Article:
Now that President Obama has been reelected, I’d like to offer some reflections on yesterday’s election. The Washington Post called the day our “civic holiday.” Whether your candidate won or lost, what America accomplished Tuesday is truly remarkable.
Our country is the world’s oldest democracy. Today, nearly three-quarters of the world’s nations elect their heads of state through some kind of democratic process, but it wasn’t always so. The vast majority of people in human history had no opportunity to do what you and I did yesterday. Many still cannot.
I have been to Cuba seven times; its Communist Party must approve all candidates and controls all elections. I was in Beijing two years ago; the world’s most populous nation has never held free elections for its national leaders (except for a brief period in the 1920s). Many of the countries that make headlines today, including Iran and much of the Middle East, have no free elections for their heads of state.
By contrast, we held yesterday’s election with decorum. Republicans are not mounting a coup; Gov. Romney has conceded rather than contesting the results. Such behavior places America in the distinct minority of nations in world history.
Now that our election has been decided, how do we move forward?
As of today, we are no longer red or blue states—combining the two colors, we are now purple (“We the purple,” to rephrase the Constitution). Unity is possible without unanimity, a fact proven by Christians when we gather for worship every seven days. Democrats, Republicans, and Independents share space in our sanctuaries. If we can find fellowship on the weekend, we can find it during the week.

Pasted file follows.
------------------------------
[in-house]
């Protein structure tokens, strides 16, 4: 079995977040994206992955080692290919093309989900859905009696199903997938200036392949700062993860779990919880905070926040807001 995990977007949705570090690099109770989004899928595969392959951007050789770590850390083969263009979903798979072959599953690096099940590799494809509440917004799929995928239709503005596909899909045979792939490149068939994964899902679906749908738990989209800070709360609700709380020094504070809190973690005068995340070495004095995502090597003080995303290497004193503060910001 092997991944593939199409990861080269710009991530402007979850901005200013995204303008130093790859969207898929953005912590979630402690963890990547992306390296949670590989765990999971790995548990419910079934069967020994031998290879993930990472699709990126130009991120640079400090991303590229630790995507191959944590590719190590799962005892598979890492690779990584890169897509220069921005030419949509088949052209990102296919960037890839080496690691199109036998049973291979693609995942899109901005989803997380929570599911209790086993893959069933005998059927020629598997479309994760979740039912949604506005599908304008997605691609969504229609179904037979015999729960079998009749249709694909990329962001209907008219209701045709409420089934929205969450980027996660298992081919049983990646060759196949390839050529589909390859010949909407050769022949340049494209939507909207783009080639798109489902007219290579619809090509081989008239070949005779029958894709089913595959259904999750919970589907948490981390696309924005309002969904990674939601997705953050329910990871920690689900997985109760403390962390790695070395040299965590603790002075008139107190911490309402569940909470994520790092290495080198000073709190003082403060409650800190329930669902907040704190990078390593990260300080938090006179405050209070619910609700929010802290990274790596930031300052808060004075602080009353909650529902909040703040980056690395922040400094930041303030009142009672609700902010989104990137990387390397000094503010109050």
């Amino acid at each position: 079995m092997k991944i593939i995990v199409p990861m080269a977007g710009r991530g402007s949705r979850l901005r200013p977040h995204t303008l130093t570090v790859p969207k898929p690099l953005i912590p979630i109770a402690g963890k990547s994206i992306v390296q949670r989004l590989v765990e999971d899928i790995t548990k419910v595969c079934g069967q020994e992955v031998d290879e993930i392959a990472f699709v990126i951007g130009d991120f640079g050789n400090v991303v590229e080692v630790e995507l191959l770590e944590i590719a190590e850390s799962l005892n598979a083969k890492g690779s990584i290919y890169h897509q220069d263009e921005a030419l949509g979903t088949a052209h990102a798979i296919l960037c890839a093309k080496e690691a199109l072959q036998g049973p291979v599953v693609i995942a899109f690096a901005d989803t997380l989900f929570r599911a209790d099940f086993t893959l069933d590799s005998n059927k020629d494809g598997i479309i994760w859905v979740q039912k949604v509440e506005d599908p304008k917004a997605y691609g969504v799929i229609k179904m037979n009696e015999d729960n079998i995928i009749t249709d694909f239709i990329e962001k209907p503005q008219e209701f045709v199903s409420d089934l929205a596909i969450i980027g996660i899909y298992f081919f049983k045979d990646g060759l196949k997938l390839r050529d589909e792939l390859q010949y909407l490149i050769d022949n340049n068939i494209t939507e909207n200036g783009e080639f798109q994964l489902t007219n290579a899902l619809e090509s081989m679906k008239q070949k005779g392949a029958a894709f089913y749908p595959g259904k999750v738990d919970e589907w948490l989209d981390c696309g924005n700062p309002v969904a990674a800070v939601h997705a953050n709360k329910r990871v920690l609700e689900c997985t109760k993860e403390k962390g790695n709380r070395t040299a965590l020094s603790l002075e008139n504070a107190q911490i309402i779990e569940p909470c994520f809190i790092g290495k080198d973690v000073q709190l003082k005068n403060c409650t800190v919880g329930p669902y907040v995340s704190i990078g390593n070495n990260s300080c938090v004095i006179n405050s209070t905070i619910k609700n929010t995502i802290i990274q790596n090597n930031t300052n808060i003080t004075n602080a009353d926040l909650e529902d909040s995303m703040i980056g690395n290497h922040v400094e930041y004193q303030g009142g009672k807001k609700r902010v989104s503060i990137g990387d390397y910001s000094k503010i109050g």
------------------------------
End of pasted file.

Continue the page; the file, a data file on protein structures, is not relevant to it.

I pledge to pray every day for President Obama, in obedience to Scripture: “I urge, then, first of all, that requests, prayers, intercession and thanksgiving be made for everyone—for kings and all those in authority, that we may live peaceful and quiet lives in all godliness and holiness” (1 Timothy 2:1-2). I pledge to work for spiritual awakening and moral renewal in this nation I love. And I pledge my highest allegiance not to any president but to our King.
I recently read the autobiography of Ignatius of Loyola, the founder of the Jesuits. When the group held its first vote for the leader of their order, Ignatius was the unanimous choice of the members, with a single exception—Ignatius voted for “whoever gets the most votes.” That’s who gets my vote this morning.
What about yours?